Today is Election Day in the Northwest Territories. Given my long association with the North, it is not surprising that I know many – though certainly not all – of the candidates that are seeking office today. Some of these friendships go back decades. Paul Andrew, for example, had a lead role in the first play I ever had staged, Hemingway Crosses the Mackenzie, while Ben Nind was my ‘brother’ when we acted together in Melville Boys. Meanwhile, Randall Sibbeston is the son of my boss, Senator Nick Sibbeston. I’ve known him since he was a teenager.
Many of the other candidates I’ve worked with or consulted with over the last fifteen years. Many of course were part of the last or previous governments. One of those, Glen Abernathy, is the son of a man I worked with in the mid-80s. Man, sometimes these blogs make me feel old.
For those who don’t know – the NWT doesn’t have political parties. Every MLA is elected as an independent. Subsequently, the elected members meet to choose a premier and Cabinet from among themselves. The Cabinet becomes the government but is in a permanent minority situation, requiring the support of some of the ‘ordinary’ members to get measures passed the Assembly. Often, though certainly not always, that support is unanimous, as the Ministers and the members work together in committee to craft legislation and budgets that are acceptable to all.
This system is called consensus government and has operated, more or less effectively (depending on who you ask) ever since the 1970s when fully responsible government began to be developed in the NWT. The government of Nunavut uses the same system. Yukon, on the other hand, uses the more familiar (to southern eyes) party system.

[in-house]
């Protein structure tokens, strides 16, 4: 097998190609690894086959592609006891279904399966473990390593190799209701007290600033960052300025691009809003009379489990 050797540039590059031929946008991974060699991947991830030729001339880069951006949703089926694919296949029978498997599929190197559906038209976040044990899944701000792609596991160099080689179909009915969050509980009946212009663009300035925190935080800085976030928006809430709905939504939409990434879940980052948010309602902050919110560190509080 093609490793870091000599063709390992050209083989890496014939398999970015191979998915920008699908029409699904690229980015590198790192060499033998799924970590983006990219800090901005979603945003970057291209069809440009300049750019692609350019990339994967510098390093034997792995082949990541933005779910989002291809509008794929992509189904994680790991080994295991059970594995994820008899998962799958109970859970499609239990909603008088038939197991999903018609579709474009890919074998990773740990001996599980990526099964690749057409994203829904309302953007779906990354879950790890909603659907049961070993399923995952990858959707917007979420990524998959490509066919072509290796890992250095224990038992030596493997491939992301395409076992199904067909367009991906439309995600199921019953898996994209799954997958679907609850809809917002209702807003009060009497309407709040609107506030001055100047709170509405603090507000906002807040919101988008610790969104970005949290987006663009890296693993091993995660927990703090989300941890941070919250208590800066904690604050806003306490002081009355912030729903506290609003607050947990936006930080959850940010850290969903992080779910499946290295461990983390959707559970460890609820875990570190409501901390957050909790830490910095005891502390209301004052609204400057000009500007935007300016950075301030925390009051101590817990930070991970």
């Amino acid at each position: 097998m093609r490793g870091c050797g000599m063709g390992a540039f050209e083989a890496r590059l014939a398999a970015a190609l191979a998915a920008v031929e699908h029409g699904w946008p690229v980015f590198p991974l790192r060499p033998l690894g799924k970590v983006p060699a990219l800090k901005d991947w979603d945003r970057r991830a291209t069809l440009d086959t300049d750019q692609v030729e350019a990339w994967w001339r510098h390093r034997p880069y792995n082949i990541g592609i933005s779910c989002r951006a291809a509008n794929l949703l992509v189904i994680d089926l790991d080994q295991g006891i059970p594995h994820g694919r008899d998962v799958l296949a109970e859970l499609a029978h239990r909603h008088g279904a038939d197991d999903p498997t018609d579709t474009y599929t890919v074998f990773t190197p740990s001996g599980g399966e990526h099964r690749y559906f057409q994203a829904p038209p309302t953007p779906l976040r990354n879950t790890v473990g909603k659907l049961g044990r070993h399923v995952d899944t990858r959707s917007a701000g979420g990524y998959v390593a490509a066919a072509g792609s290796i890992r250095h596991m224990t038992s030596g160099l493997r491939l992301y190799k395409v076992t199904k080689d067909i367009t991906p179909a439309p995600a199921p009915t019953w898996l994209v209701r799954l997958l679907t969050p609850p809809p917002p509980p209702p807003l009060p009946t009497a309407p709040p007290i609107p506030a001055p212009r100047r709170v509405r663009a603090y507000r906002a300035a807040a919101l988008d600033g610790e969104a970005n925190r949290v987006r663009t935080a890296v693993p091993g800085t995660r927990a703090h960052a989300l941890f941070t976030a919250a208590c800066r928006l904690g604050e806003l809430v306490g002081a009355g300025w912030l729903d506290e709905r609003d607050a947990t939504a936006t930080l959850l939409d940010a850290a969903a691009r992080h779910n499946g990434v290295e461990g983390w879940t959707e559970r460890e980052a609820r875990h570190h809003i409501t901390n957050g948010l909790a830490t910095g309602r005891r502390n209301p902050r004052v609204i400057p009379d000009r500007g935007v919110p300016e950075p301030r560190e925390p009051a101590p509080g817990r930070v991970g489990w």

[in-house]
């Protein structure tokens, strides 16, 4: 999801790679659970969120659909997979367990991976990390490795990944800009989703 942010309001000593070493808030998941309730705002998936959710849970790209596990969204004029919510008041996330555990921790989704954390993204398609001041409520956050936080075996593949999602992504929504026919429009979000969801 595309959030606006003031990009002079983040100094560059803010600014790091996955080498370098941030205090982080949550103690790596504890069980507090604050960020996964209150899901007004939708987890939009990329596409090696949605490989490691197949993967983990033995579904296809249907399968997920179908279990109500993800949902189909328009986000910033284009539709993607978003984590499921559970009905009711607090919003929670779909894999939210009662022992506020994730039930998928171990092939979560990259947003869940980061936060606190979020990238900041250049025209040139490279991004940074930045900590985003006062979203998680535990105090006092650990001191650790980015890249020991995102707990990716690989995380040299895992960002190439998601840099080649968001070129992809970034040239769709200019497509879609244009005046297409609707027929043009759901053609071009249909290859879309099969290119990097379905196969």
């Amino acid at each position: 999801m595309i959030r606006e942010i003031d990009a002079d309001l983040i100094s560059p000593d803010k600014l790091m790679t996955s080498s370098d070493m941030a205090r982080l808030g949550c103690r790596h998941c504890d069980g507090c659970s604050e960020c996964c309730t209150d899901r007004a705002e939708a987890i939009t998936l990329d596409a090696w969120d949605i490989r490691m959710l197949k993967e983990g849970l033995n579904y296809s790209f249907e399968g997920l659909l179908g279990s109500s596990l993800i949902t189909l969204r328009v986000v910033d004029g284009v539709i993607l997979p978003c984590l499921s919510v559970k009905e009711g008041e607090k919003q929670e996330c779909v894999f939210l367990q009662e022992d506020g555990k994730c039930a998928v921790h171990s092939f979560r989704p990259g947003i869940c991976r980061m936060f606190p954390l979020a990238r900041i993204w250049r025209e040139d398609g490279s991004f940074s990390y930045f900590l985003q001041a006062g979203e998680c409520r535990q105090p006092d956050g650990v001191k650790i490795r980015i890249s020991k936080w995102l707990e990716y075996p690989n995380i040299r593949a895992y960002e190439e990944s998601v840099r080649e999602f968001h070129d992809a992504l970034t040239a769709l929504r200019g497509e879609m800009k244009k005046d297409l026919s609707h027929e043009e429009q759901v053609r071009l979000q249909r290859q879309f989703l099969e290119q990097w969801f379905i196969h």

There is a lot to be learned from the consensus style of government. For example, the process of pre-budget consultations that used to be very secretive and limited has now become commonplace in Canada. But it was pioneered in the NWT where it was a necessity to keep the wheels turning. Did it always work? Not at all. There were certainly stumbles along the way – I still recall a Minister losing his job for passing a note threatening a project in a Member’s riding if he didn’t cooperate.
Still, the system has lasted despite numerous failed attempts to introduce party politics into the mix. In fact, several times when candidates have run as a slate in a proto-party fashion, every single one of the candidates was defeated. It may be that they were lousy candidates or it may be that the people really don’t want a change – despite the frequent grumbling of some people in the media. I think they miss the rough and tumble of partisan politics.
In any case, it will all be decided today – or at least the first part will. In a couple of weeks the government will be formed and I’ll either be working with the same old crowd or with a whole bunch of new faces – even if some of those faces I’ve known for decades.
Good luck to all the candidates.
And that’s ten minutes.